The truck driver who caused the Humboldt Broncos bus crash should learn his fate this morning in a Melfort, Sask., courtroom.
Opinions among victims’ families remain mixed. Some are calling for forgiveness, while others want Singh to spend as many years as possible in prison.
“I’m sure the weight of the world is on him,” Mark Dahlgren, whose son Caleb was injured in the crash, told CBC News Thursday.
Jaskirat Singh Sidhu’s sentencing is scheduled for 10 a.m. in Melfort, Sask.
It’s been nearly a year since Sidhu failed to stop at an intersection, killing 16 people and injuring 13 others on the bus carrying the Humboldt Broncos junior hockey team. He pleaded guilty to 29 counts of dangerous driving.
Singh also spoke directly to the families in court.
“I take full responsibility for what has happened. It happened because of my lack of experience,” Sidhu said in January.
“I can’t imagine what you are going through, what you’ve been through. I have taken the most valuable things of your life. I will be so, so, so, so, so sorry from this day.”
‘I’m expecting disappointment’
Dahlgren planned to make the drive late Thursday to Melfort from his St. Albert, Alta., home. He said there should be consequences, but he doesn’t see the point of a lengthy jail term.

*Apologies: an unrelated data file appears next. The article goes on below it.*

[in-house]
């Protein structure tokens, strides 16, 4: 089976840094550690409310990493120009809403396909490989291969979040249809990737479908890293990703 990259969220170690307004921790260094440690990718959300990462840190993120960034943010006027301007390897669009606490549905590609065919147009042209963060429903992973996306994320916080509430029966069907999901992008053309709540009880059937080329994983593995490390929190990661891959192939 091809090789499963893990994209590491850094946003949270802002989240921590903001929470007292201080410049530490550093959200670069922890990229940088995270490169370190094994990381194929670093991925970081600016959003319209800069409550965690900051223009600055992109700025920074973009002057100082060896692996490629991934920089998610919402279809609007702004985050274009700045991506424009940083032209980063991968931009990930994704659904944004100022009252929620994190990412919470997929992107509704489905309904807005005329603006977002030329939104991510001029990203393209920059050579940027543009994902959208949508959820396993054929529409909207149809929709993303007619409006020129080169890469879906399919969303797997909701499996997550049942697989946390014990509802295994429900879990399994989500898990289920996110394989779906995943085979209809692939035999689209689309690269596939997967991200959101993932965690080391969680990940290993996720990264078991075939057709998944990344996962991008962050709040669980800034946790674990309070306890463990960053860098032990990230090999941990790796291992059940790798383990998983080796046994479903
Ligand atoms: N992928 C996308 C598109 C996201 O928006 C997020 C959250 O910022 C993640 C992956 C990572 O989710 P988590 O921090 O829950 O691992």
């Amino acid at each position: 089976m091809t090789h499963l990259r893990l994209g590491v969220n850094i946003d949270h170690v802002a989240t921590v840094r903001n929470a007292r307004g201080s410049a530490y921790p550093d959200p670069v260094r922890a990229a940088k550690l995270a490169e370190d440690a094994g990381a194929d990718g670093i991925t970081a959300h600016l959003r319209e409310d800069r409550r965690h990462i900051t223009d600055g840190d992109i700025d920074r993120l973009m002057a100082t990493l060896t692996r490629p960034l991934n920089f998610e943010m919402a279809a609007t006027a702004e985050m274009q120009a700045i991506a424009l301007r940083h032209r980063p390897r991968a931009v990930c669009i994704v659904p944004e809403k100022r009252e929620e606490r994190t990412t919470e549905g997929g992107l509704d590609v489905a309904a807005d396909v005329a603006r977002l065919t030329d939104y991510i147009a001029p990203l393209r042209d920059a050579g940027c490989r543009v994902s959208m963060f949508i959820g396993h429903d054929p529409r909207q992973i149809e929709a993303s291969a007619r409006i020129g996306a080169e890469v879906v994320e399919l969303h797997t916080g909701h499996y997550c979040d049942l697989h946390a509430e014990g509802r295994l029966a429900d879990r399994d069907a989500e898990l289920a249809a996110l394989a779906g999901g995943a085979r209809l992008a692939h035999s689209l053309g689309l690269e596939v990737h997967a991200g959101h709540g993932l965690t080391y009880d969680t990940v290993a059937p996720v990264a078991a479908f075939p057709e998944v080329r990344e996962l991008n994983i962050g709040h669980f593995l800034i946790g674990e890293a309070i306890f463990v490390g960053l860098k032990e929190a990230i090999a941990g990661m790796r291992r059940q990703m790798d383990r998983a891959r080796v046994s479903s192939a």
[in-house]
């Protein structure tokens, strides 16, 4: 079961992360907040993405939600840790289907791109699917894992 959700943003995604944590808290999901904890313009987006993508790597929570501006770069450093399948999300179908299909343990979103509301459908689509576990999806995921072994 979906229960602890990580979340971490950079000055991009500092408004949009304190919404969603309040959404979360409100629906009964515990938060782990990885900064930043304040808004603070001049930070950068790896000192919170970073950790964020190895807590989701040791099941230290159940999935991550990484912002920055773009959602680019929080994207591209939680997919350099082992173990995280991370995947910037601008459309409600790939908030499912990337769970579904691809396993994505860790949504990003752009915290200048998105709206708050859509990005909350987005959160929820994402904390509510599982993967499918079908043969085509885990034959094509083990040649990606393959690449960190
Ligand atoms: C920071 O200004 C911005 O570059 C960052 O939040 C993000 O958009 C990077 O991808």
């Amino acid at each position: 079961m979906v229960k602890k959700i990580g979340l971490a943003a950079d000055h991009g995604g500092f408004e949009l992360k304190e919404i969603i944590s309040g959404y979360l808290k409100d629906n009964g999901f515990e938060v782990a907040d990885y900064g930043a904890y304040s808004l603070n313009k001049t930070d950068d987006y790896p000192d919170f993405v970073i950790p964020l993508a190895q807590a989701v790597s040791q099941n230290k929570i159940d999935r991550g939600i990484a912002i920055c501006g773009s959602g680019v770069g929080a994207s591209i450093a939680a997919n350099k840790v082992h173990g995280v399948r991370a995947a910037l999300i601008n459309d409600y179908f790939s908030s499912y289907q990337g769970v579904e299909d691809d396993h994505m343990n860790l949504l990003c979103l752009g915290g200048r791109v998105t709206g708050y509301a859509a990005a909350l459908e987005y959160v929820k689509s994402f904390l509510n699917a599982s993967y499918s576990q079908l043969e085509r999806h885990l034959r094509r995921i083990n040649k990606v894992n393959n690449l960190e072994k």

“It’s not going to change what happened on that day. I’m sure that he feels the weight of what he did every day. That itself is a life sentence,” Dahlgren said.
“I know the judge has a tough job … but we want to see a sentence that will send a message and make change,” Chris Joseph, whose son Jaxon was killed in the crash, told CBC News Thursday.
“Just because somebody feels bad doesn’t mean they should get a lighter sentence. They still did the act. We feel they should serve the time.”
Crown prosecutor Thomas Healey is recommending a 10-year prison sentence.
One of Sidhu’s lawyers, Mark Brayford, cited cases with sentences of 18 months to four years, but didn’t make an explicit recommendation. He said Sidhu is ready to accept whatever sentence the court imposes.
Joseph said he and his wife aren’t hopeful.
“Honestly, I’m expecting disappointment. Take that for whatever it is, but no, I don’t think he’s going to get the maximum,” he said.
Other changes have taken place at least in part because of the April 6 crash. The Saskatchewan government has promised to make several changes to the intersection where the crash occurred, from rumble strips to better signage. It also pledged millions for improvements at other intersections.
At the time of the crash, training for Canada’s 300,000 semi truck drivers had been optional everywhere except Ontario.
Broncos parents, families of other victims, academics, and drivers themselves petitioned and pushed for change. Training became mandatory in Saskatchewan last week, and will become mandatory across Canada in 2020.
This story originally appeared on CBC